Stagnant is a condition where the sufferer does not feel energetic. The root word for lethargic is lethargic, which means "drowsy" or "inactive." In older English, lethargic also implied "relating to lethargy," and the term lethargy was used for a person with the condition.
Lethargy can be a sign of many conditions, and it's essential to see a doctor get the proper diagnosis. In most cases, lethargy is not a severe medical problem, but if it is accompanied by other, more serious symptoms, such as difficulty waking up, chest pain, reduced tears, dry mouth, decreased urine output, and fever, it should be investigated. In extreme cases, lethargy can lead to an altered level of consciousness and should be treated immediately.
Lethargy can result from confident lifestyle choices, stress, or an underlying illness. However, it can also signify other conditions, such as depression or high blood pressure. If lethargy is a symptom of a more serious ailment, such as a mental health disorder, you should visit a doctor for a proper diagnosis. Listed below are some common causes and treatments of lethargy.
Many causes of lethargy can be minor and non-urgent, but some more severe conditions warrant medical evaluation. For example, if your inactivity lasts for more than two days or is accompanied by other symptoms, it is a cause for concern. A physician can run tests to determine underlying causes and prescribe the right treatments. In general, the first step is an electrocardiogram. Other tests may include sleep studies, biopsies, and computed tomography.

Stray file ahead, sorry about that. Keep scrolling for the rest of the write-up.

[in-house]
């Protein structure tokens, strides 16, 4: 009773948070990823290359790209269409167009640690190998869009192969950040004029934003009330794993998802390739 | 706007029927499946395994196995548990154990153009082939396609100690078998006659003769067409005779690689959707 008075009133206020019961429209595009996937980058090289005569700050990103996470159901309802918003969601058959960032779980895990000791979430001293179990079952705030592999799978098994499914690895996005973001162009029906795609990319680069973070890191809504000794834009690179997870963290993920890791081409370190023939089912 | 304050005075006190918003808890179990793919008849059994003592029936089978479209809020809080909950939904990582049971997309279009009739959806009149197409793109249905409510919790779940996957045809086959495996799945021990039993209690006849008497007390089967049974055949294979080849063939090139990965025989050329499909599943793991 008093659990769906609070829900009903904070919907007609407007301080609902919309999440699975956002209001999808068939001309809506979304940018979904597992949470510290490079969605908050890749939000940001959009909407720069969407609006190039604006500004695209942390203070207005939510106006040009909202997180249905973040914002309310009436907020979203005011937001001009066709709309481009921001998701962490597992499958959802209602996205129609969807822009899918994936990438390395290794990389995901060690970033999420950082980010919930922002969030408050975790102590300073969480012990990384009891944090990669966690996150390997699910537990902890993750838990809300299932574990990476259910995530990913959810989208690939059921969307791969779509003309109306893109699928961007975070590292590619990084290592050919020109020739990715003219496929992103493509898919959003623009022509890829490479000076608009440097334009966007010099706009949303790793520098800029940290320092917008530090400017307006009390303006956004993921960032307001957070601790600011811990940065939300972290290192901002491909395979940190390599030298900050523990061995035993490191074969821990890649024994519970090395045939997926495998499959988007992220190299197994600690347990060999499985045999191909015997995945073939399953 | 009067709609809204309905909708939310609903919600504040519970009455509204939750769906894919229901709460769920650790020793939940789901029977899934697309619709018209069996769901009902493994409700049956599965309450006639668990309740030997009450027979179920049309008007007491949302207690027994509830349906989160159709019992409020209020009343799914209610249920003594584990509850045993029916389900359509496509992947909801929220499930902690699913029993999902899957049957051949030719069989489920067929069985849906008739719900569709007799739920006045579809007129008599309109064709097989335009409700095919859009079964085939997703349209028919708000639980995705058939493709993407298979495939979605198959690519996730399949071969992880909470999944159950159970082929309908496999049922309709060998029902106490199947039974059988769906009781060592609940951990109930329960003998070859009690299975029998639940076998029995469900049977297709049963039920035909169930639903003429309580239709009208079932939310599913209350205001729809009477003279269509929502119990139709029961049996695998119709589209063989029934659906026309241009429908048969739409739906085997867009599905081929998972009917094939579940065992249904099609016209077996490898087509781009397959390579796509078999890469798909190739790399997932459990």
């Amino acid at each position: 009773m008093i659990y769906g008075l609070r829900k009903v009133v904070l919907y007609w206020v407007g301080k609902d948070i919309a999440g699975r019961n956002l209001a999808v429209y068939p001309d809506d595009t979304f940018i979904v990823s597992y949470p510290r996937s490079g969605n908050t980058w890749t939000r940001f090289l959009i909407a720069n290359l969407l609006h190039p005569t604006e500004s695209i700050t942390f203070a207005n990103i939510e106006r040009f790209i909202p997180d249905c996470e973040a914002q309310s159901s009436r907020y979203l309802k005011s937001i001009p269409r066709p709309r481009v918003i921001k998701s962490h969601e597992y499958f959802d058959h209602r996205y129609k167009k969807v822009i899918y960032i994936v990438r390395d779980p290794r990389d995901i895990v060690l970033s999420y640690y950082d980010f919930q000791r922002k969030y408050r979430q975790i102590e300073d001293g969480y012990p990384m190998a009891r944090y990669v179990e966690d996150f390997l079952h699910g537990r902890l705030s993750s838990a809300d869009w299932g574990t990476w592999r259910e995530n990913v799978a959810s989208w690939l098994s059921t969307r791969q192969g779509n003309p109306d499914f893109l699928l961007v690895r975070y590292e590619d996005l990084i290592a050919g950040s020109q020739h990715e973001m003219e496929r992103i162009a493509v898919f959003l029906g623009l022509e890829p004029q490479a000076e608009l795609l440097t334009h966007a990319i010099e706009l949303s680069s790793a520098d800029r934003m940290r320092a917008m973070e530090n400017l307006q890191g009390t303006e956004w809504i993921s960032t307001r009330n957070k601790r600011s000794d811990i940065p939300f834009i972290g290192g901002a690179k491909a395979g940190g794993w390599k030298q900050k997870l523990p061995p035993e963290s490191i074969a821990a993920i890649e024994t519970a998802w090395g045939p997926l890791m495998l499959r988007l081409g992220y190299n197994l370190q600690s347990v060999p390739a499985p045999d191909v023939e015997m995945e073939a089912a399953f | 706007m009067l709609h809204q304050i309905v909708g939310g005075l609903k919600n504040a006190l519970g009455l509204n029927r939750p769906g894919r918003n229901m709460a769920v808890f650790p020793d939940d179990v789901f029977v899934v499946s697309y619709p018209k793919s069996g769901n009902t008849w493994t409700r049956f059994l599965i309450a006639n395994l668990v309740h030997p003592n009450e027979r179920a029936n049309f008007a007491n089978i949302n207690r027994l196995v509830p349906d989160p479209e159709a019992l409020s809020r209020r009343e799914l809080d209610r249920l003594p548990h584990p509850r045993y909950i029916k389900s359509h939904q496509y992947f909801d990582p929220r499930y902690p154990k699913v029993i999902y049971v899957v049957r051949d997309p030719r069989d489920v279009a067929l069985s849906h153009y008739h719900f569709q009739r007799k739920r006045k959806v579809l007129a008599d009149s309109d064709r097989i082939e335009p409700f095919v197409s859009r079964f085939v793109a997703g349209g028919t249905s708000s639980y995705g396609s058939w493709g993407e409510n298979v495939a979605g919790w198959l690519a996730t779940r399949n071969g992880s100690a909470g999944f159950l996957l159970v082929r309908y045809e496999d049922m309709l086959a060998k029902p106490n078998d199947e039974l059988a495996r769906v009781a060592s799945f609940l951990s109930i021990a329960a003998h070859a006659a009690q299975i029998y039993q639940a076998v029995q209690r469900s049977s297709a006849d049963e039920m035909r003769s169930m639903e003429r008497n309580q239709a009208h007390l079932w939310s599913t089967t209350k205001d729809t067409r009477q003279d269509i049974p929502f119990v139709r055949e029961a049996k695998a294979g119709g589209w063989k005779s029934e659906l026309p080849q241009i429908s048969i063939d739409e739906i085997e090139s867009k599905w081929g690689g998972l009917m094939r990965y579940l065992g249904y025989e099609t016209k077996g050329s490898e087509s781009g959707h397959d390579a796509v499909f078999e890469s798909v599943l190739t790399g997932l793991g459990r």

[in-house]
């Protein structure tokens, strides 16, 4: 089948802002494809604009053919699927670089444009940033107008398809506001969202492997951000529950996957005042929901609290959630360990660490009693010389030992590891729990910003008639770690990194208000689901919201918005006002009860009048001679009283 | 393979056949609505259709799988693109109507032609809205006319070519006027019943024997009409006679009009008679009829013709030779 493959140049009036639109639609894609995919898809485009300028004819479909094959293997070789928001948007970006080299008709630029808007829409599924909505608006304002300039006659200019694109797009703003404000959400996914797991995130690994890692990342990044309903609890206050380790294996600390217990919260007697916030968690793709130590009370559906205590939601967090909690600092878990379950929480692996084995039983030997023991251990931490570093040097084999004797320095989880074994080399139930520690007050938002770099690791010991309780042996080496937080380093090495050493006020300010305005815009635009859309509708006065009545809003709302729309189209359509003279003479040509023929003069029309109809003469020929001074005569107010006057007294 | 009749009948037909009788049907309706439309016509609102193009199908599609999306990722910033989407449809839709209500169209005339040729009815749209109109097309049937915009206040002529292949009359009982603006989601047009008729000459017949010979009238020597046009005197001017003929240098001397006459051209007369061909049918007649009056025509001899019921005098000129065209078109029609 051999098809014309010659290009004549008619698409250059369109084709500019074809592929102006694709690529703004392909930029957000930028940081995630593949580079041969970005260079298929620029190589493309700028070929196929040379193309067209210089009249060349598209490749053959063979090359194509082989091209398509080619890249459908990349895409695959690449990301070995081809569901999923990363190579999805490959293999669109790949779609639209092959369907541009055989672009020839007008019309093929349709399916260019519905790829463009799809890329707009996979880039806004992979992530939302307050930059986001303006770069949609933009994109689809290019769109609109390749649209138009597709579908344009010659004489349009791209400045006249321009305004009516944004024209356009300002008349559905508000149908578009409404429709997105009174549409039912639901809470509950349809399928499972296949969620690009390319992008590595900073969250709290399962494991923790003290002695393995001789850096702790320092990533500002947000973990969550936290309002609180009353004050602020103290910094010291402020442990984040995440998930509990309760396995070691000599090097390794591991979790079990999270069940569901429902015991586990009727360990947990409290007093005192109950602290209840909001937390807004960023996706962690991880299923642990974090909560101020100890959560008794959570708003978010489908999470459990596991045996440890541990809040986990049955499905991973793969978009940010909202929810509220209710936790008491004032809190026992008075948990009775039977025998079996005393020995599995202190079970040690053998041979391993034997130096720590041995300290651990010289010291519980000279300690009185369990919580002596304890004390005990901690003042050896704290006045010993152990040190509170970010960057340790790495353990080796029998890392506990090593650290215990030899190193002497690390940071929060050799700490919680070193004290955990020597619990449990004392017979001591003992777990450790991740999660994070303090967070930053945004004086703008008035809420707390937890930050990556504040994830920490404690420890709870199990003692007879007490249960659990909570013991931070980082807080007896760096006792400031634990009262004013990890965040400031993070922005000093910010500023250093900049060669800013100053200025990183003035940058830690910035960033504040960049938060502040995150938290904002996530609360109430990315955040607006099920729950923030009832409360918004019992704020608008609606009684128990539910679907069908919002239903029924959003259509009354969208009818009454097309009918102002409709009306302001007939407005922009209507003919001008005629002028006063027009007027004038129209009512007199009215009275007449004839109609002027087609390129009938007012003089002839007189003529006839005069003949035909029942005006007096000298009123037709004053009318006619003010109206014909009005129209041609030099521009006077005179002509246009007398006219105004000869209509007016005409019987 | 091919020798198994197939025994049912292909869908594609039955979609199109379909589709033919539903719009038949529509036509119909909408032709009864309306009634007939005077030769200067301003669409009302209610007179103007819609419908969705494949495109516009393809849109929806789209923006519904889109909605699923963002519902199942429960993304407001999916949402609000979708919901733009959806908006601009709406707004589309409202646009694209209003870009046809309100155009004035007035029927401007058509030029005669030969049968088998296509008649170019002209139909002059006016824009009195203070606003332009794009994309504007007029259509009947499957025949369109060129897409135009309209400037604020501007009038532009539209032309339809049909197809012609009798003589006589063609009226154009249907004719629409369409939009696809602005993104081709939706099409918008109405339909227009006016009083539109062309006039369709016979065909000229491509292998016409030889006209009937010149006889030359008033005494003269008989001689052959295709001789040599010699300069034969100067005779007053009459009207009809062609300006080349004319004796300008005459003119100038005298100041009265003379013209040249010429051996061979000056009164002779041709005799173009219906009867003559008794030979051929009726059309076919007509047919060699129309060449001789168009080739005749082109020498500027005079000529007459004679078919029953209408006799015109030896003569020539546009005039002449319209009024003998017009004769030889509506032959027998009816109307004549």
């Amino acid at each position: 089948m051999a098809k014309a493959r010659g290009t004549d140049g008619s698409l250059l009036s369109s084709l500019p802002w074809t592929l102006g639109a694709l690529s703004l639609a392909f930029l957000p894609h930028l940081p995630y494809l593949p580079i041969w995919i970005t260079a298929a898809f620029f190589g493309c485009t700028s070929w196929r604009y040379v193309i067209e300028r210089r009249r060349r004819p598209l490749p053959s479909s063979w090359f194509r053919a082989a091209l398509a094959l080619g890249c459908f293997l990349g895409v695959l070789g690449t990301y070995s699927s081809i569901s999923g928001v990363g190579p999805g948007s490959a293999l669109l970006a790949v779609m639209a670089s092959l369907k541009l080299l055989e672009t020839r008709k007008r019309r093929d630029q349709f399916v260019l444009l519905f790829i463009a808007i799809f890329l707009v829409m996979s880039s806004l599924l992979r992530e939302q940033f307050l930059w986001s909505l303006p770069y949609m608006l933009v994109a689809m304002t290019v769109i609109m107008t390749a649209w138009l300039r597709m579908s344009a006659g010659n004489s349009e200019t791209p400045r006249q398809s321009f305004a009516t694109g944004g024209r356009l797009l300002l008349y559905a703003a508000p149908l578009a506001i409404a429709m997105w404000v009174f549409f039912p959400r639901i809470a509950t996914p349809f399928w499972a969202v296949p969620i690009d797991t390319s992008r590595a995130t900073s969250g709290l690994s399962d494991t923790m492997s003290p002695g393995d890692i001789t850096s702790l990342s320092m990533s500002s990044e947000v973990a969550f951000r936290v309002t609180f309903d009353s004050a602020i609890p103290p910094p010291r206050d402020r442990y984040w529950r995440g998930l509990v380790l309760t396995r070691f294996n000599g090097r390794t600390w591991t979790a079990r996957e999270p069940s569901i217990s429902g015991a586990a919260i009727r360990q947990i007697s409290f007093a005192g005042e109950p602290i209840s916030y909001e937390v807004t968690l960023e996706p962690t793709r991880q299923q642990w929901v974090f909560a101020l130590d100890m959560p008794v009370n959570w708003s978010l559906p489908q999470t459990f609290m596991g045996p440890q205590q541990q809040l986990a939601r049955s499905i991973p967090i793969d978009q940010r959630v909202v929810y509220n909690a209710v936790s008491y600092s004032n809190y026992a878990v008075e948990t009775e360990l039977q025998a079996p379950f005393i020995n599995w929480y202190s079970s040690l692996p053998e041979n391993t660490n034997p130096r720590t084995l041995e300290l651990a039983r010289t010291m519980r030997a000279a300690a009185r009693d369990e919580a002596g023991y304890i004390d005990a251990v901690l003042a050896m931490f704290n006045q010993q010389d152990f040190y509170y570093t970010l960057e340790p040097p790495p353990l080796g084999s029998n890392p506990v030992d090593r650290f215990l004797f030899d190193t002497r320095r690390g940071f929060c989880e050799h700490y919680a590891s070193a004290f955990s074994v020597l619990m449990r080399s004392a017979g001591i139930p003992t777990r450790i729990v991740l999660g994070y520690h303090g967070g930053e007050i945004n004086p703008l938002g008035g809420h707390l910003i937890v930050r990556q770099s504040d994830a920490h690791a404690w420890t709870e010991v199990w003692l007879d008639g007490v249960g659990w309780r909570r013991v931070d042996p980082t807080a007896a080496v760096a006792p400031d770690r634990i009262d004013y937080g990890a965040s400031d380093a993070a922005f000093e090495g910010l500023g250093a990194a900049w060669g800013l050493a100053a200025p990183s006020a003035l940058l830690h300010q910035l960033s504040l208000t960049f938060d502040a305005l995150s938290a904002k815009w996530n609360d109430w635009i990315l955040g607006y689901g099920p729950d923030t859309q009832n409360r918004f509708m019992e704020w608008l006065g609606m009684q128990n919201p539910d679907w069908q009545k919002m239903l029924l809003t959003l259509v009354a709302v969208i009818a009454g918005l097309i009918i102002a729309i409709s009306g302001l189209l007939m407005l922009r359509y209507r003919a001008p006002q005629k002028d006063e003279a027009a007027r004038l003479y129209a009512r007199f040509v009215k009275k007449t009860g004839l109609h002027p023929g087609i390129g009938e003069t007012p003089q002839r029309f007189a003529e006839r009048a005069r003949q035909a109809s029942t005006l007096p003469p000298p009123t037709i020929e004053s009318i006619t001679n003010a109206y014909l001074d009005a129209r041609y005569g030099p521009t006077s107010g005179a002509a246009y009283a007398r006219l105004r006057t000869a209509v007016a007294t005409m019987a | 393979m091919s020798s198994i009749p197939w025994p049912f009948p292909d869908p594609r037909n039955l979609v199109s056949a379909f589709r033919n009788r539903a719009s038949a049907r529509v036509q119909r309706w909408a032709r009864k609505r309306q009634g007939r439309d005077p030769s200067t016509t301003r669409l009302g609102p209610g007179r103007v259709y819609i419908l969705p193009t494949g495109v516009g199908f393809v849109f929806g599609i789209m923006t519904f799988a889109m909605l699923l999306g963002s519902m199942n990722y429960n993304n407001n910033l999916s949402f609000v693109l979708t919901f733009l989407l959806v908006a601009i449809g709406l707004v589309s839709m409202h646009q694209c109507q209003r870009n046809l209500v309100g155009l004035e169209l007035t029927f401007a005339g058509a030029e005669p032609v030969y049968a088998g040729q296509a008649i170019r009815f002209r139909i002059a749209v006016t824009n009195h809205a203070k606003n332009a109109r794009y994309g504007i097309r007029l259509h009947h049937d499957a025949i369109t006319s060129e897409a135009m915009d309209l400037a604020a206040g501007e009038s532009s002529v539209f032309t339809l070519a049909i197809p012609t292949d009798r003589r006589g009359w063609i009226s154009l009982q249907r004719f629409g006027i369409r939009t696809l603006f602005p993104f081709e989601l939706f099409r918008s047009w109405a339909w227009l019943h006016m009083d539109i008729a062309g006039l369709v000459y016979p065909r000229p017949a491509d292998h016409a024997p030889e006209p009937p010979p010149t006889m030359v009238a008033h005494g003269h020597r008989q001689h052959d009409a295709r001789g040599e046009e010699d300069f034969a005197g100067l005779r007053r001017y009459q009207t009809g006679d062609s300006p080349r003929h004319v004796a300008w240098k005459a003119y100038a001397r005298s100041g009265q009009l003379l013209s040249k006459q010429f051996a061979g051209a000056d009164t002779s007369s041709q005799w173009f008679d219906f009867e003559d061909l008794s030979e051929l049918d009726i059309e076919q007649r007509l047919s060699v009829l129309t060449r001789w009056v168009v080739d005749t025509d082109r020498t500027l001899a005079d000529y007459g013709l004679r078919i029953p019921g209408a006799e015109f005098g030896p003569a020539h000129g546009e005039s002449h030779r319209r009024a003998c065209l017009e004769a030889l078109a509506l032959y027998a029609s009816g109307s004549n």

Lethargy can be caused by lack of sleep, stress, or poor nutrition. Sometimes, it results from a health condition, but sometimes it's simply the result of a deteriorating lifestyle. For example, if you have chronic fatigue syndrome, you may not be getting enough rest and may experience lethargy without a precise diagnosis. In this case, the healthcare provider will determine the exact cause of your boredom and treat it accordingly.
Lethargic symptoms can occur for many reasons, from lack of sleep to depression. Sedentary people may notice that they do not move as rapidly as they usually do. They may even be aware that their health is not very good. Lack of sleep, overexertion, stress, poor nutrition, and alcohol can all contribute to the feeling of lethargy. If the inertia lasts for weeks or months without any other apparent cause, a condition may be causing the symptoms.
A physician's examination is usually the first step in establishing the cause of lethargy. Once the cause has been identified, treatment can begin. Diagnostic testing, including blood and urine tests, can be used to establish a definitive diagnosis. Sometimes, a referral to a specialist is necessary.